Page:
The 1999 found footage film The Blair Witch Project, in addition to entirely changing the game in multiple different ways, spawned its own sprawling universe of media, including official follow-up films in 2000 and 2016 as well as multiple books and video games that have served to deepen the lore. But what’s next for Blair Witch as a film franchise, you ask?

The 2016 sequel, directed by Adam Wingard, wasn’t exactly a big hit at the box office, but the original film’s directors have never given up hope on someday returning to the franchise to pump new life into it. Oddly enough, Daniel Myrick and Eduardo Sanchez didn’t have much creative input on either of the follow-up films, despite having a wealth of ideas.

As Myrick explained to Bloody Disgusting’s The Boo Crew Podcast this week, “[Lionsgate hasn’t] been too interested in our input, which is sort of ironic. But whenever [they’re] ready, we’re hanging out – if you want us to come back in and take a stab at it.”

Myrick also noted, “Ed and I wrote a sequel script… [it’s] still on the shelf over at Lionsgate. We implied that [the mythology] goes before the Elly Kedward story.”

He continued, “I’ve been preaching this gospel, both Ed and I, for years. We set up a universe – a Blair Witch universe – that is, by design, to be explored. As a creative person, I love the idea of having this standalone Rustin Parr movie, or an original film that feels like The Witch – ya know, a period piece. And it doesn’t have to say “Blair Witch,” but you know it’s part of the Blair Universe. So there’s plenty to mine from what we’ve created and what’s already been established. And all you have to do is imply that it’s part of the Blair Witch Universe. The fans will know. So that’s been our pitch to Lionsgate since day one – you’ve got all the episodes ready to be done…let’s do it in a cool way. It’s ripe to be done. And I think it still can be done.”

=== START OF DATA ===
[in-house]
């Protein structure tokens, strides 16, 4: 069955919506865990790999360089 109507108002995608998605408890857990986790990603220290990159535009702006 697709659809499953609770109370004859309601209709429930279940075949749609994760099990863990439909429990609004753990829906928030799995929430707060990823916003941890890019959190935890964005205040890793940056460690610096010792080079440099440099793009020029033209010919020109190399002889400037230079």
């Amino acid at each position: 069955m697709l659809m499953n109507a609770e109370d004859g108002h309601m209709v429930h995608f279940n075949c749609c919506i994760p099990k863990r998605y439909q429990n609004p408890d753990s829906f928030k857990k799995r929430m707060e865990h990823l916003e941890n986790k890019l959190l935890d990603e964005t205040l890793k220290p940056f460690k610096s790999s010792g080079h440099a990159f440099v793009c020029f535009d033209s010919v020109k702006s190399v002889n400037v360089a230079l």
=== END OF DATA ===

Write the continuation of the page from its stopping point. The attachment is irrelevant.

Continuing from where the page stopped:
“How cool would it be to make Rustin Parr like a black and white noir… You could do a historical period piece of the Elly Kedward story,” Myrick mused. “You could have four or five of these movies that are all part of the Blair Witch canon, that are their own standalone films – their own standalone style and look. I think it’d be really popular.”

It sounds like what Myrick is describing here is a Blair Witch Project television series, no? I can’t imagine Lionsgate is too keen on spending the money necessary to bring these non-found-footage visions to life, but perhaps a streaming platform like Netflix, Amazon or Hulu would be interested in coming aboard to expand that world with an anthology-style TV series?

Now that we’d LOVE to see.

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Author : John Squires

Publish date : 2020-01-14 21:05:17